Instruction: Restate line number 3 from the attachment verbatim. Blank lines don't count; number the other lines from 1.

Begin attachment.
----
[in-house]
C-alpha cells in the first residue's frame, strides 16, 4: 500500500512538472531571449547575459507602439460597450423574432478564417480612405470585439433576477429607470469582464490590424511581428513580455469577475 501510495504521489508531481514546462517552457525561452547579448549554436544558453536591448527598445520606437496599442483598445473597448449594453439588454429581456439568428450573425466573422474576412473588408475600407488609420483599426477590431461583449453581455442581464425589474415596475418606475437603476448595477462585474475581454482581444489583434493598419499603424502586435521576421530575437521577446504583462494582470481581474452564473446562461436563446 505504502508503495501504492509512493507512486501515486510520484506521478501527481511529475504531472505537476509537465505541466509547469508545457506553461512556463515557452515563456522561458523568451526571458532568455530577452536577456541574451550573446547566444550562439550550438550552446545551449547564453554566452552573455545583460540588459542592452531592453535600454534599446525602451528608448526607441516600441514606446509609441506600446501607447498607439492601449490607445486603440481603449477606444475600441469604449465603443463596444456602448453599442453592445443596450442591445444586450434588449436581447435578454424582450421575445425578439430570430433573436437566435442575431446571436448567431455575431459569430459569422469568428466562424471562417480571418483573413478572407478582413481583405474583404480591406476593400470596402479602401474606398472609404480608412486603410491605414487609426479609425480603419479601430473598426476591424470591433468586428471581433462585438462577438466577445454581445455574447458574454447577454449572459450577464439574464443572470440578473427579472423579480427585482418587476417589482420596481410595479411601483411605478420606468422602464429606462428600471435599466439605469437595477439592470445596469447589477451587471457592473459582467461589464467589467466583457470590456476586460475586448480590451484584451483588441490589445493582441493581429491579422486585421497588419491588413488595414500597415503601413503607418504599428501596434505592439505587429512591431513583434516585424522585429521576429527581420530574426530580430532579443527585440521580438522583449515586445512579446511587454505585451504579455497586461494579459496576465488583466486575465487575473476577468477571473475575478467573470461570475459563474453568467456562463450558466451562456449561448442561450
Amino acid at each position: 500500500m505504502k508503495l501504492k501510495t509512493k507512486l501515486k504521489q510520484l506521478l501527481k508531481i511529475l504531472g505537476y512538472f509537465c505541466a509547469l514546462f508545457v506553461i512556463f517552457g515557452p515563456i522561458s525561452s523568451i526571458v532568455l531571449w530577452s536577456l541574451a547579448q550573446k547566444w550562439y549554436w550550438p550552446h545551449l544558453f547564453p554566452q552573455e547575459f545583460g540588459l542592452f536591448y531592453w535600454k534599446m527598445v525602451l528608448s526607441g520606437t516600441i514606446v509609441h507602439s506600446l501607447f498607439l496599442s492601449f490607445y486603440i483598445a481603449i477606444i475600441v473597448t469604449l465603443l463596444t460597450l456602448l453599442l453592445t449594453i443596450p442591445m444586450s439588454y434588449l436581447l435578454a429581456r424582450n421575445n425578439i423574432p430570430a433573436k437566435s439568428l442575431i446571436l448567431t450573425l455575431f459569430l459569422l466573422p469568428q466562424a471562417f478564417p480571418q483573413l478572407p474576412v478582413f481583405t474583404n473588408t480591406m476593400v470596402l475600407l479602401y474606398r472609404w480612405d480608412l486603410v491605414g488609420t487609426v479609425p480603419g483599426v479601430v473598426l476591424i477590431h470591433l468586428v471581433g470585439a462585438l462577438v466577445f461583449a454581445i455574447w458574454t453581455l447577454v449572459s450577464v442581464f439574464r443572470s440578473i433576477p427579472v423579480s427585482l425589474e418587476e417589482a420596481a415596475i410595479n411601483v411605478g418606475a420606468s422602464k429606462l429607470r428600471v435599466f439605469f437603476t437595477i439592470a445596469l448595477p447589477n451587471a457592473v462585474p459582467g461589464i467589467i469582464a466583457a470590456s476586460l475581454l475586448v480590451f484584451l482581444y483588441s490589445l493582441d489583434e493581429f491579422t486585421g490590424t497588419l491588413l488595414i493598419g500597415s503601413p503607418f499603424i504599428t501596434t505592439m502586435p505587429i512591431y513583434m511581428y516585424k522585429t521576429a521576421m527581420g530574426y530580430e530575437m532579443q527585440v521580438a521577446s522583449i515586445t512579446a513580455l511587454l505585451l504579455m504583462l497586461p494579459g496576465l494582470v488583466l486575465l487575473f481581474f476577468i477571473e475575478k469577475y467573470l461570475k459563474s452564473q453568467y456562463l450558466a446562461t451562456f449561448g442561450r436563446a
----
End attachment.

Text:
Amino acid at each position: 500500500m505504502k508503495l501504492k501510495t509512493k507512486l501515486k504521489q510520484l506521478l501527481k508531481i511529475l504531472g505537476y512538472f509537465c505541466a509547469l514546462f508545457v506553461i512556463f517552457g515557452p515563456i522561458s525561452s523568451i526571458v532568455l531571449w530577452s536577456l541574451a547579448q550573446k547566444w550562439y549554436w550550438p550552446h545551449l544558453f547564453p554566452q552573455e547575459f545583460g540588459l542592452f536591448y531592453w535600454k534599446m527598445v525602451l528608448s526607441g520606437t516600441i514606446v509609441h507602439s506600446l501607447f498607439l496599442s492601449f490607445y486603440i483598445a481603449i477606444i475600441v473597448t469604449l465603443l463596444t460597450l456602448l453599442l453592445t449594453i443596450p442591445m444586450s439588454y434588449l436581447l435578454a429581456r424582450n421575445n425578439i423574432p430570430a433573436k437566435s439568428l442575431i446571436l448567431t450573425l455575431f459569430l459569422l466573422p469568428q466562424a471562417f478564417p480571418q483573413l478572407p474576412v478582413f481583405t474583404n473588408t480591406m476593400v470596402l475600407l479602401y474606398r472609404w480612405d480608412l486603410v491605414g488609420t487609426v479609425p480603419g483599426v479601430v473598426l476591424i477590431h470591433l468586428v471581433g470585439a462585438l462577438v466577445f461583449a454581445i455574447w458574454t453581455l447577454v449572459s450577464v442581464f439574464r443572470s440578473i433576477p427579472v423579480s427585482l425589474e418587476e417589482a420596481a415596475i410595479n411601483v411605478g418606475a420606468s422602464k429606462l429607470r428600471v435599466f439605469f437603476t437595477i439592470a445596469l448595477p447589477n451587471a457592473v462585474p459582467g461589464i467589467i469582464a466583457a470590456s476586460l475581454l475586448v480590451f484584451l482581444y483588441s490589445l493582441d489583434e493581429f491579422t486585421g490590424t497588419l491588413l488595414i493598419g500597415s503601413p503607418f499603424i504599428t501596434t505592439m502586435p505587429i512591431y513583434m511581428y516585424k522585429t521576429a521576421m527581420g530574426y530580430e530575437m532579443q527585440v521580438a521577446s522583449i515586445t512579446a513580455l511587454l505585451l504579455m504583462l497586461p494579459g496576465l494582470v488583466l486575465l487575473f481581474f476577468i477571473e475575478k469577475y467573470l461570475k459563474s452564473q453568467y456562463l450558466a446562461t451562456f449561448g442561450r436563446a